The District contends, however, that the assessed valuation approach to differentiating electoral from nonelectoral debt employed by Section 632 of the Code is no longer applicable. Instead, the District contends that nonelectoral borrowing limits are now controlled by Section 202 of the Local Government Unit Debt Act (Debt Act), Act of July 12, 1972, P.L. 781, as amended, 53 P.S. § 6780-52, which provides, inter alia, as follows:
(a) Except . . . as otherwise specifically provided in this act, no local government unit shall incur any new nonelectoral debt, if the aggregate net principal amount of such new nonelectoral debt together with all other net nonelectoral debt outstanding would cause the total net nonelectoral debt of such local government unit to exceed:
(iii) two hundred fifty per cent of its borrowing base in the case of any other local government unit.
Section 102 of the Debt Act, 53 P.S. § 6780-2, further defines the term "borrowing base" to mean the annual arithmetic average of the total revenues received by the government unit during the last three full fiscal years preceding the date of incurring the new nonelectoral debt.*fn1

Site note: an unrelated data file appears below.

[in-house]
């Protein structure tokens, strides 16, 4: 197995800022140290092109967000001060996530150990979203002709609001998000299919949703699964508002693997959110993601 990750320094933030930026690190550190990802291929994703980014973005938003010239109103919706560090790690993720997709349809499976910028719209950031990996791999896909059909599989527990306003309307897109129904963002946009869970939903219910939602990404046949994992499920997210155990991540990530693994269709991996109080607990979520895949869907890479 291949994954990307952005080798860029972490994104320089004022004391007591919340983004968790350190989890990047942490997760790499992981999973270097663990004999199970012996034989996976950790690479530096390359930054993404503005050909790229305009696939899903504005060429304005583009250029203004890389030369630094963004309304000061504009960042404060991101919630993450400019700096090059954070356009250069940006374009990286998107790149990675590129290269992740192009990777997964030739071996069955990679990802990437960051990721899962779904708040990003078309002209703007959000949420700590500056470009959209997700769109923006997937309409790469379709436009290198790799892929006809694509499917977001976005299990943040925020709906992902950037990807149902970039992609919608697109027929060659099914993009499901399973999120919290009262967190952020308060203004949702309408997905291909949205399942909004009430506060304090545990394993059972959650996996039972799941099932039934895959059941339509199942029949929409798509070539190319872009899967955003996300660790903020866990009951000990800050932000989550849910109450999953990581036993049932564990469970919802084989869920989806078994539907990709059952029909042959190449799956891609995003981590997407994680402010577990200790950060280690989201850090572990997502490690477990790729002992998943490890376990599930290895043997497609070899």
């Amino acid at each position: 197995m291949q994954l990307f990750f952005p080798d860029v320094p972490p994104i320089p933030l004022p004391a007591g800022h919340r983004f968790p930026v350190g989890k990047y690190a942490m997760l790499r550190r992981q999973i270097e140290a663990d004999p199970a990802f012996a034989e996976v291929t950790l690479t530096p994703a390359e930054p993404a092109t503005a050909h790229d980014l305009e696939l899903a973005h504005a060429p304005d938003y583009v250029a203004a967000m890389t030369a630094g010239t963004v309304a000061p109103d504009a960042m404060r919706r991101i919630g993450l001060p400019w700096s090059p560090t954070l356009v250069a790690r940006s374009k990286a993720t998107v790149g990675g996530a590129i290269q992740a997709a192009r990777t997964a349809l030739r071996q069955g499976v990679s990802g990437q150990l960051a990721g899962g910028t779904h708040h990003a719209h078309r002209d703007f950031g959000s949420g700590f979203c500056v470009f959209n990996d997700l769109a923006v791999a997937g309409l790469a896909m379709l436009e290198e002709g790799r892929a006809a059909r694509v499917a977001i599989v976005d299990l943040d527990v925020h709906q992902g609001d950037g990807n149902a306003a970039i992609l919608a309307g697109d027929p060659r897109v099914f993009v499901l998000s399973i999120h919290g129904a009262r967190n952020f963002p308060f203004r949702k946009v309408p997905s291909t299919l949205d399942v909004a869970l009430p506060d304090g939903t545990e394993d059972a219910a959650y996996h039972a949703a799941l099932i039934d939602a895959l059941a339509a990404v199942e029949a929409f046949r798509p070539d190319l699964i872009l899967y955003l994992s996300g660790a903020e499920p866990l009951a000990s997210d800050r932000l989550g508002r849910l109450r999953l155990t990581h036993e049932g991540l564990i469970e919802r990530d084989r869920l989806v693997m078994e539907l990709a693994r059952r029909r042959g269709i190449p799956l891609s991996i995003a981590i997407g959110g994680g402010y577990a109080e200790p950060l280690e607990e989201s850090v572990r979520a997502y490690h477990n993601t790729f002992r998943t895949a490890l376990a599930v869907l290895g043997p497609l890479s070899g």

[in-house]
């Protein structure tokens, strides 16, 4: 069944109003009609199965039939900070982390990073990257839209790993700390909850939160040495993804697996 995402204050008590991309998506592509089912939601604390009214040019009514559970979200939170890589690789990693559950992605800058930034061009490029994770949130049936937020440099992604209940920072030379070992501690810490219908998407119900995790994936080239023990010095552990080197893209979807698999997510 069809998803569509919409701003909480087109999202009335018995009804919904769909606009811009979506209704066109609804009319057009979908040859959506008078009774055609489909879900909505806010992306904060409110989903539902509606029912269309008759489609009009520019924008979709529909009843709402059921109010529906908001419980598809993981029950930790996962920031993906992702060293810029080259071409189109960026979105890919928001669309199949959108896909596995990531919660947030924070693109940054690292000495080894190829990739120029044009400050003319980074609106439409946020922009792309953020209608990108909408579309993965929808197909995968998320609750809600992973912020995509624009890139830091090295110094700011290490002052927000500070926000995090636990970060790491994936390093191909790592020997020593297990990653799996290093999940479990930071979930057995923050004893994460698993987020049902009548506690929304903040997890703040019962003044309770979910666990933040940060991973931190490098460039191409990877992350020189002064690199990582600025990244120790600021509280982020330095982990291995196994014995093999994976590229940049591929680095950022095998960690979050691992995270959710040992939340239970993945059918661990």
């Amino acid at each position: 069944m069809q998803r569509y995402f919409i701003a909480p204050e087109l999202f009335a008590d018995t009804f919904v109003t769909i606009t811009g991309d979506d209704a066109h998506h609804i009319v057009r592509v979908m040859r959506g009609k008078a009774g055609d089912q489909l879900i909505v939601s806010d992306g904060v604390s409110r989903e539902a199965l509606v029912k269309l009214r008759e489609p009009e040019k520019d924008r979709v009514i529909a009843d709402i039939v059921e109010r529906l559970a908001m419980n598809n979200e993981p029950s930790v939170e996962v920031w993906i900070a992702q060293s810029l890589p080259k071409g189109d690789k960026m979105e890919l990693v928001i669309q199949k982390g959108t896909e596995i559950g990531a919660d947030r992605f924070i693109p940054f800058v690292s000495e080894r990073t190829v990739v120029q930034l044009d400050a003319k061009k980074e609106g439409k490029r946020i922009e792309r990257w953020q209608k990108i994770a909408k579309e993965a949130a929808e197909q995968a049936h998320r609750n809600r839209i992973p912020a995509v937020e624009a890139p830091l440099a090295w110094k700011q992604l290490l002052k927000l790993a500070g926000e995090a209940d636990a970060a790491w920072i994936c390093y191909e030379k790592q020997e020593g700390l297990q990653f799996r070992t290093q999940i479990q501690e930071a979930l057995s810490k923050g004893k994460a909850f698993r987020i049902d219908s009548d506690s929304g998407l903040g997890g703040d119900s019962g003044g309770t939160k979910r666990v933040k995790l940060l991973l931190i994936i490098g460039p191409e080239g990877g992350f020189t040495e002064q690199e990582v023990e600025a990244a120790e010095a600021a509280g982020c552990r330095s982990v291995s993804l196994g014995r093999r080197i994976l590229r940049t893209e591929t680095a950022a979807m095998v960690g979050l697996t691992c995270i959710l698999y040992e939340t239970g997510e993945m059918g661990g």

[ 111 Pa. Commw. Page 381]
Applying these provisions to the facts of the instant case, it is undisputed that the increases in indebtedness proposed by the District would fall well within the limits set by the Debt Act for nonelectoral debt. On the other hand, it is also conceded by the District that if the terms of Section 632 of the Code are applicable, then the approval of the electorate would have to be obtained in order to incur the increase in debt since each of the proposed bond issues clearly exceeds 5% of the assessed value of taxable property in the District.
Given the absence of any factual disputes, the issue framed for our resolution is one purely of law, to wit, whether the District's nonelectoral debt limit is controlled by Section 632 of the Code or Section 202 of the Debt Act. The District contends that Section 632 of the Code has been repealed by the Debt Act and that the debt limits embodied in the Debt Act, therefore, are controlling. We agree.